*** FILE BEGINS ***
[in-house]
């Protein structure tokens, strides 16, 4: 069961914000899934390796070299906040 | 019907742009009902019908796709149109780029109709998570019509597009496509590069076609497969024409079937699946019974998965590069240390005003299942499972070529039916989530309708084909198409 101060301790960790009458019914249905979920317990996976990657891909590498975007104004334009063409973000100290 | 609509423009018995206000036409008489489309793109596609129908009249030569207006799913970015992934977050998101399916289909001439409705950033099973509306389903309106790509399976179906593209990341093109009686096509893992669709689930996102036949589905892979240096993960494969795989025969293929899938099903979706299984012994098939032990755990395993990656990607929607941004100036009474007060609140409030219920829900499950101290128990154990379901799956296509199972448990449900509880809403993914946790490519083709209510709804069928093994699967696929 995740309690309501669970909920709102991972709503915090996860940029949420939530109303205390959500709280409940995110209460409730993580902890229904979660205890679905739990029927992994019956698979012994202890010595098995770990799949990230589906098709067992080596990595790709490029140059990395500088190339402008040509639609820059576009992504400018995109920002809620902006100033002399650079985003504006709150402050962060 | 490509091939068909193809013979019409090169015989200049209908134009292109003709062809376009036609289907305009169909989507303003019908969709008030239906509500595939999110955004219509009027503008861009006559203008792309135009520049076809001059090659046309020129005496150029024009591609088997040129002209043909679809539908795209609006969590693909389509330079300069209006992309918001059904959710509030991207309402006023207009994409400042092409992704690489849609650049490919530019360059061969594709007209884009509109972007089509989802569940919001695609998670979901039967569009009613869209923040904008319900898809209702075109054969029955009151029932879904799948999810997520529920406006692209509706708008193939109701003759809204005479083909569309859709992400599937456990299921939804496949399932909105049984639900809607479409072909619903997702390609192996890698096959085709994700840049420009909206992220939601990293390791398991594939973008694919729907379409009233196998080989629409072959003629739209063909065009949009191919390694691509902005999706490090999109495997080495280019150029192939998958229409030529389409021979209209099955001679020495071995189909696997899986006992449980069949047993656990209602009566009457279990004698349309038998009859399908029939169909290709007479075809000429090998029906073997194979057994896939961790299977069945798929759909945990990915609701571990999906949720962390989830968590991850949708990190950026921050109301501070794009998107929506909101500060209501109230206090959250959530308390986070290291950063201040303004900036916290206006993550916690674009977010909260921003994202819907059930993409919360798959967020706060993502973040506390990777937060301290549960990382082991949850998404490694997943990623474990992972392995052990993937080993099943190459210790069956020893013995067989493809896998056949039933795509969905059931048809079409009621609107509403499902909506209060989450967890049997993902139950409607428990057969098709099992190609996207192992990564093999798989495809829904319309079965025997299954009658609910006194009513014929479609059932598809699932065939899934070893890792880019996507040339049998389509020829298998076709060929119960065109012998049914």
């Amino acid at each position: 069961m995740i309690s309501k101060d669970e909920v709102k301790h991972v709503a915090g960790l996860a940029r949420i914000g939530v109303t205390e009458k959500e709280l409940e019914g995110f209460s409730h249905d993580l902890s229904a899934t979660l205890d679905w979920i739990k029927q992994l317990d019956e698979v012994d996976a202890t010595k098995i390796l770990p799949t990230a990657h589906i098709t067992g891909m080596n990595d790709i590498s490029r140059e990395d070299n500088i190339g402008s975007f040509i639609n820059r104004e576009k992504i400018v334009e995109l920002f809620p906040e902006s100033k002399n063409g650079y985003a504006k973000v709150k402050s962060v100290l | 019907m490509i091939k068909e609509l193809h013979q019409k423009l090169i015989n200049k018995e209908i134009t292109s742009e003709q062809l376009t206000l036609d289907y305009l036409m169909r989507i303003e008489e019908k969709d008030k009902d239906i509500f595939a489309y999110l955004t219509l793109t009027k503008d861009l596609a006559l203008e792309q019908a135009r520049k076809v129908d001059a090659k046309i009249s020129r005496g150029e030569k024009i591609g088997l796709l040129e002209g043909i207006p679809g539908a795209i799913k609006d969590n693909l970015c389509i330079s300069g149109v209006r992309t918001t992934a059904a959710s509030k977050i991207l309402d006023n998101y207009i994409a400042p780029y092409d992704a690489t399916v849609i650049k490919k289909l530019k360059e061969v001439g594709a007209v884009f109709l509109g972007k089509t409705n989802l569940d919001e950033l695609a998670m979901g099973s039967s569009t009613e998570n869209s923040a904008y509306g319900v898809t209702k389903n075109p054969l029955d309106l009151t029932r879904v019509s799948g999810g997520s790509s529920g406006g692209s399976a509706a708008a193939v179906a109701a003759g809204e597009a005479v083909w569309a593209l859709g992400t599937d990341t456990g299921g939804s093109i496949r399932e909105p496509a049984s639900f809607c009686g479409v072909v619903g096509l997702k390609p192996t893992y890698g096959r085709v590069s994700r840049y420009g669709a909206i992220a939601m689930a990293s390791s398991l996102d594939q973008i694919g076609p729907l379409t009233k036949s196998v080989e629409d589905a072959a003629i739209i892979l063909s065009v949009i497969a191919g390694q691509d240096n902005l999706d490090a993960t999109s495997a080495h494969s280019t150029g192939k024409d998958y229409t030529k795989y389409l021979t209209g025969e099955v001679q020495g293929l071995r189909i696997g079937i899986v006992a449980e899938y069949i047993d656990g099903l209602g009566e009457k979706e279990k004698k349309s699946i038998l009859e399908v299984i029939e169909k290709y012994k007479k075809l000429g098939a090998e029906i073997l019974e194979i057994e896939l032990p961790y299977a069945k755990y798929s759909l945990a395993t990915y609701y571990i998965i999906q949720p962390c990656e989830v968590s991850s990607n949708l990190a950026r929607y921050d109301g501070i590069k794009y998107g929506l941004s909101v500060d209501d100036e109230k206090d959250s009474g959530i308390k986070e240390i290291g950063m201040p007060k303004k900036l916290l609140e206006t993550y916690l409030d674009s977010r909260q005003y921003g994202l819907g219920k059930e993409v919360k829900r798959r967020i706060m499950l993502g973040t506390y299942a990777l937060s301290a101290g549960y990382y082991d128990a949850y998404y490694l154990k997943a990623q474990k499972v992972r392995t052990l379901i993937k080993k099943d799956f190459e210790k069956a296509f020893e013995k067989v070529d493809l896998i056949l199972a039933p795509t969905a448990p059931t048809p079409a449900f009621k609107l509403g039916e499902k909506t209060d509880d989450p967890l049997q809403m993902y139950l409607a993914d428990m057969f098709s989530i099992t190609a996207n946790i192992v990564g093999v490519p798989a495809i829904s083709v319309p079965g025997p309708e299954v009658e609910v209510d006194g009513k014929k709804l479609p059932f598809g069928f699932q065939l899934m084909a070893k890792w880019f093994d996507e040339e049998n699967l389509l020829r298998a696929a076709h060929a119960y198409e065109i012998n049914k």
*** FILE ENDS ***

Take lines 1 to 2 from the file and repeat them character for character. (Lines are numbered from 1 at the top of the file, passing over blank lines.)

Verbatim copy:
[in-house]
């Protein structure tokens, strides 16, 4: 069961914000899934390796070299906040 | 019907742009009902019908796709149109780029109709998570019509597009496509590069076609497969024409079937699946019974998965590069240390005003299942499972070529039916989530309708084909198409 101060301790960790009458019914249905979920317990996976990657891909590498975007104004334009063409973000100290 | 609509423009018995206000036409008489489309793109596609129908009249030569207006799913970015992934977050998101399916289909001439409705950033099973509306389903309106790509399976179906593209990341093109009686096509893992669709689930996102036949589905892979240096993960494969795989025969293929899938099903979706299984012994098939032990755990395993990656990607929607941004100036009474007060609140409030219920829900499950101290128990154990379901799956296509199972448990449900509880809403993914946790490519083709209510709804069928093994699967696929 995740309690309501669970909920709102991972709503915090996860940029949420939530109303205390959500709280409940995110209460409730993580902890229904979660205890679905739990029927992994019956698979012994202890010595098995770990799949990230589906098709067992080596990595790709490029140059990395500088190339402008040509639609820059576009992504400018995109920002809620902006100033002399650079985003504006709150402050962060 | 490509091939068909193809013979019409090169015989200049209908134009292109003709062809376009036609289907305009169909989507303003019908969709008030239906509500595939999110955004219509009027503008861009006559203008792309135009520049076809001059090659046309020129005496150029024009591609088997040129002209043909679809539908795209609006969590693909389509330079300069209006992309918001059904959710509030991207309402006023207009994409400042092409992704690489849609650049490919530019360059061969594709007209884009509109972007089509989802569940919001695609998670979901039967569009009613869209923040904008319900898809209702075109054969029955009151029932879904799948999810997520529920406006692209509706708008193939109701003759809204005479083909569309859709992400599937456990299921939804496949399932909105049984639900809607479409072909619903997702390609192996890698096959085709994700840049420009909206992220939601990293390791398991594939973008694919729907379409009233196998080989629409072959003629739209063909065009949009191919390694691509902005999706490090999109495997080495280019150029192939998958229409030529389409021979209209099955001679020495071995189909696997899986006992449980069949047993656990209602009566009457279990004698349309038998009859399908029939169909290709007479075809000429090998029906073997194979057994896939961790299977069945798929759909945990990915609701571990999906949720962390989830968590991850949708990190950026921050109301501070794009998107929506909101500060209501109230206090959250959530308390986070290291950063201040303004900036916290206006993550916690674009977010909260921003994202819907059930993409919360798959967020706060993502973040506390990777937060301290549960990382082991949850998404490694997943990623474990992972392995052990993937080993099943190459210790069956020893013995067989493809896998056949039933795509969905059931048809079409009621609107509403499902909506209060989450967890049997993902139950409607428990057969098709099992190609996207192992990564093999798989495809829904319309079965025997299954009658609910006194009513014929479609059932598809699932065939899934070893890792880019996507040339049998389509020829298998076709060929119960065109012998049914």